Woyzeck combines Handspring’s trademark puppets with animated film and projection by fellow South African artist William Kentridge. Adapted from Georg Buchner's 1939 play, the piece takes the famous tale of jealousy, murder and the struggle of an ordinary German soldier against an uncaring society and retells it in industrialised 1950s Johannesburg with Woyzeck as a migrant worker.
Whatsonstage.com's Andrew Girvan talk to Adrian Kohler - who founded Handspring with Basil Jones in 1981 - about touring Woyzeck years after the show's original cast of puppets were donated to a German museum, and the international success of the Tony Award-winning War Horse.
We did our first play in South Africa in a traditional public theatre and we took a chance. It was a gentle piece about two women who lived on an isolated farm who find a way to join the struggle against apartheid. We thought we wouldn’t get an audience, but, on the contrary, it proved to be very popular here and made our presence known in the theatre community.
A couple of years later in April 1992, artist William Kentridge approached us about a collaboration. He was starting to draw for projection in animated films so it took a lot of time to get anything moving along.
Once the play was up and running, a German theatre maker visited our National Arts Theatre in 1992. This was roughly two years after the release of Nelson Mandela. Just by luck he bought a ticket for our show and then booked it for Munich the following year. For around four and a half years we travelled with Woyzeck and did festivals all over the place.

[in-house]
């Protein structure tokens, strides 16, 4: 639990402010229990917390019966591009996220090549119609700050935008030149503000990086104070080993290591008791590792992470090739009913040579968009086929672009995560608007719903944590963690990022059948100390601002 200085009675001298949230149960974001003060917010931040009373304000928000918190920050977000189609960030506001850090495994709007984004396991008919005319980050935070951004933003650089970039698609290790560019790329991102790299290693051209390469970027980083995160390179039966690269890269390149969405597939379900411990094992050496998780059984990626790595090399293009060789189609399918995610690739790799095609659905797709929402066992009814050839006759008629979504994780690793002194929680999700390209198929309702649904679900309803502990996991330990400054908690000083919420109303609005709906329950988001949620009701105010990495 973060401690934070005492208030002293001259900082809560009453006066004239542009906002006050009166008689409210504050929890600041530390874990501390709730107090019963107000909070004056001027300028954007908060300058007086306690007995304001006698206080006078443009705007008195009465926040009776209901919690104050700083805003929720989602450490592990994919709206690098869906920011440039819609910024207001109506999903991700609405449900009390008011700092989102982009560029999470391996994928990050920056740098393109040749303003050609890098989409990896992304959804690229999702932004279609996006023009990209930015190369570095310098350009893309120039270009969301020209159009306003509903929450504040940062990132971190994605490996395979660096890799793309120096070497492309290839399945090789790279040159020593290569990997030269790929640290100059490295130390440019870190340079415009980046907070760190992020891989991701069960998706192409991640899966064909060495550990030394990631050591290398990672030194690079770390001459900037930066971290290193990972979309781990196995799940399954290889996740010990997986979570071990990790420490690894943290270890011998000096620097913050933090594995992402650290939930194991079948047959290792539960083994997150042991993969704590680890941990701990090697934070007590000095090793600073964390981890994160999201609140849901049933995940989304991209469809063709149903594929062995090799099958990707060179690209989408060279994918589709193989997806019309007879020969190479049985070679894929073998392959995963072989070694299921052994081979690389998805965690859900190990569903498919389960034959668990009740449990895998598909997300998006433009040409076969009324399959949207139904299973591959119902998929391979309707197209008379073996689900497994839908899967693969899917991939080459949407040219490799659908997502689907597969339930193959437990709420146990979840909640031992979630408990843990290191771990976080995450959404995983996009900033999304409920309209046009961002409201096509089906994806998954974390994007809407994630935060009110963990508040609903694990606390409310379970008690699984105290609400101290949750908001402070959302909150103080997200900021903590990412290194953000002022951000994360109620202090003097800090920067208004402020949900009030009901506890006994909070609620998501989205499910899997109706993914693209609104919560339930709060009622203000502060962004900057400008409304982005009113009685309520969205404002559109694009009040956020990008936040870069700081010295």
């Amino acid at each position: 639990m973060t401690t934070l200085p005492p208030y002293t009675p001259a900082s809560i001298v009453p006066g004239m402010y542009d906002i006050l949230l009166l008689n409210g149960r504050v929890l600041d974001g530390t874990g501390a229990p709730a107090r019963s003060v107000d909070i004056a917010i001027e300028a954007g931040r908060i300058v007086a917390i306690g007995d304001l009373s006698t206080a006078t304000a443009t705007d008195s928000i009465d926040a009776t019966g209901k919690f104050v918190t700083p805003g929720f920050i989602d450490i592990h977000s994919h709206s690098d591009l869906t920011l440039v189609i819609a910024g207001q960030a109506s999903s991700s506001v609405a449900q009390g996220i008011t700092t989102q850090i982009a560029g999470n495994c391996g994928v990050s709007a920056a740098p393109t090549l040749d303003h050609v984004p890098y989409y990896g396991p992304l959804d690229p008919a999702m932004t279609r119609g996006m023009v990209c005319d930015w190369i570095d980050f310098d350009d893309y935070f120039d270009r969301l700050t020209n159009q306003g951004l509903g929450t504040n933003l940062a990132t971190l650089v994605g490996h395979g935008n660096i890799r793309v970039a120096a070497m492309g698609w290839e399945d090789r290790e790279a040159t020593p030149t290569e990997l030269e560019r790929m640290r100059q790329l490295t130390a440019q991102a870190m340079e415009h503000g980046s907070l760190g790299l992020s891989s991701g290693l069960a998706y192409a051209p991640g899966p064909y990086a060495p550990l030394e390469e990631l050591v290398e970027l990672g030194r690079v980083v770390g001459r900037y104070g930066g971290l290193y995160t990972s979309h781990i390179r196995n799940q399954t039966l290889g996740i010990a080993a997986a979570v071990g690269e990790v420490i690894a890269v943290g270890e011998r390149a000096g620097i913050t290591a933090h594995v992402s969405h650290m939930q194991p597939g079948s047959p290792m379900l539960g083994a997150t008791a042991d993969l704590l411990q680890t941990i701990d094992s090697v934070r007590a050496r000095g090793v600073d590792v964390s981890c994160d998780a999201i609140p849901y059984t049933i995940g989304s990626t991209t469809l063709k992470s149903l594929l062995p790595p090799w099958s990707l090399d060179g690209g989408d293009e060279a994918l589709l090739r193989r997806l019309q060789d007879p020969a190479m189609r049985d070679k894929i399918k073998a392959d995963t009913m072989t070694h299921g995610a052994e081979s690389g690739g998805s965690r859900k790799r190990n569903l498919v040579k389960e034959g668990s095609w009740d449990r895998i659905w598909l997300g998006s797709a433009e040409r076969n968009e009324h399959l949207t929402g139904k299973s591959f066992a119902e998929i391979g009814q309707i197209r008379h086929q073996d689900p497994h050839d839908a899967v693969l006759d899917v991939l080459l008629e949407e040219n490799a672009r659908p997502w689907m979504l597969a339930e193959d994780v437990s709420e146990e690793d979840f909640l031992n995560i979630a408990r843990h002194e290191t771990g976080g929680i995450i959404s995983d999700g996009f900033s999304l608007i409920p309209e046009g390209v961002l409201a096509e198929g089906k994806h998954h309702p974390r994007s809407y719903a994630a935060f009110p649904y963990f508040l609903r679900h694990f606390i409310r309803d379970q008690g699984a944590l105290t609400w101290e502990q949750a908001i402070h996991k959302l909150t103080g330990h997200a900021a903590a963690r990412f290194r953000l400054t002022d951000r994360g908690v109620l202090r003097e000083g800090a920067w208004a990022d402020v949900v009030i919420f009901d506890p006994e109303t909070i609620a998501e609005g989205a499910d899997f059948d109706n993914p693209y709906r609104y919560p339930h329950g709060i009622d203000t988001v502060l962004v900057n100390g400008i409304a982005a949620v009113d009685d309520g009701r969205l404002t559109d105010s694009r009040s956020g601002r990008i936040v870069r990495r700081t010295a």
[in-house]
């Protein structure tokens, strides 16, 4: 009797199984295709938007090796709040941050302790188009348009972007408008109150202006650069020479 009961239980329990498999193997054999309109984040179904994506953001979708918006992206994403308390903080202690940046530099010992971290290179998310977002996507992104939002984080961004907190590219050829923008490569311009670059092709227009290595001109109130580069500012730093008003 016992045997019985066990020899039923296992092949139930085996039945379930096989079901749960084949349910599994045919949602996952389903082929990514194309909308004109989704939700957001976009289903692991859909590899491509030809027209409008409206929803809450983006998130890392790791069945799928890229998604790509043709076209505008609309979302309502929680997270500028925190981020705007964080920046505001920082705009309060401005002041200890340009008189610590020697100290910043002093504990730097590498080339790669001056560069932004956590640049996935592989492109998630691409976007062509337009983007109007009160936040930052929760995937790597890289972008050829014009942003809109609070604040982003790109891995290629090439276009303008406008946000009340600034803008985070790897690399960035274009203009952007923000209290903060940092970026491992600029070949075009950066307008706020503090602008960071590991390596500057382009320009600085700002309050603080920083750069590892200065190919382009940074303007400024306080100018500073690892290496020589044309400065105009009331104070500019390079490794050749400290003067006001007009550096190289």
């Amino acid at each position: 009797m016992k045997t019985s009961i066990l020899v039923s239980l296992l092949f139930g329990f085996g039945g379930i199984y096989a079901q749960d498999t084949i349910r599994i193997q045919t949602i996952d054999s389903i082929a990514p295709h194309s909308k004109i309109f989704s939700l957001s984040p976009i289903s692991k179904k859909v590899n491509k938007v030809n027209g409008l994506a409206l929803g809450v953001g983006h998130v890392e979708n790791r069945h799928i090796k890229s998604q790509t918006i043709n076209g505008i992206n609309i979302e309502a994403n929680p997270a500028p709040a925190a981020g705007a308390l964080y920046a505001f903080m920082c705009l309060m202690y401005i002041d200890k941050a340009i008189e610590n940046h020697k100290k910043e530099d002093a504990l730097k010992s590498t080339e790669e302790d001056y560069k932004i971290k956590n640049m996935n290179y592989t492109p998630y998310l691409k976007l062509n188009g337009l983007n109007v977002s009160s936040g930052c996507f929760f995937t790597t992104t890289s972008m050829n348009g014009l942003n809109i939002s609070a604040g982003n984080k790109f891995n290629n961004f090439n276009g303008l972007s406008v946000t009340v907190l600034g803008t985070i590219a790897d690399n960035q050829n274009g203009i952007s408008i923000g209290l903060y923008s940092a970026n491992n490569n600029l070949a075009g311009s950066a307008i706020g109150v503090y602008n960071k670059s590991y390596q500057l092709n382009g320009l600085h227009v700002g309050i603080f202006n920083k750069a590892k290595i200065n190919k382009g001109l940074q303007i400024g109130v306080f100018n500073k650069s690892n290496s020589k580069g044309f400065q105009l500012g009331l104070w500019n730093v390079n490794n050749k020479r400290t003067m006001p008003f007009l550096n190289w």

After that it seemed like everyone who wanted to had seen it, so we put it away and moved the puppets to a museum in Munich. There’s a great puppet museum there and we needed the cash to build a studio in Cape Town.
William had been making live actions films for some time and he made a piece about a person who lived on the street near his house called Harry. He was a bit of a rake and a colourful character. He not only featured in William’s films but also as a drawing in a sketching series and William thought he’d like to make a play about Harry set against an industrial landscape in Johannesburg. The main character, Woyzeck, became Harry in our play and that’s how Harry got his voice and how Johannesburg became the city.
We found that the original text was so much stronger than anything we could come up with, the book is a very considered and distilled piece of writing and suited the puppets very well because of that, the scenes are not long and the puppets worked pretty well in the silences between words.
Fifteen years after we closed the show down, the invite came from a big puppetry congress which was being held in Perth, Australia who wanted a piece from us. It was about a year after the opening of War Horse and they wanted War Horse of course, but it wasn’t travelling yet.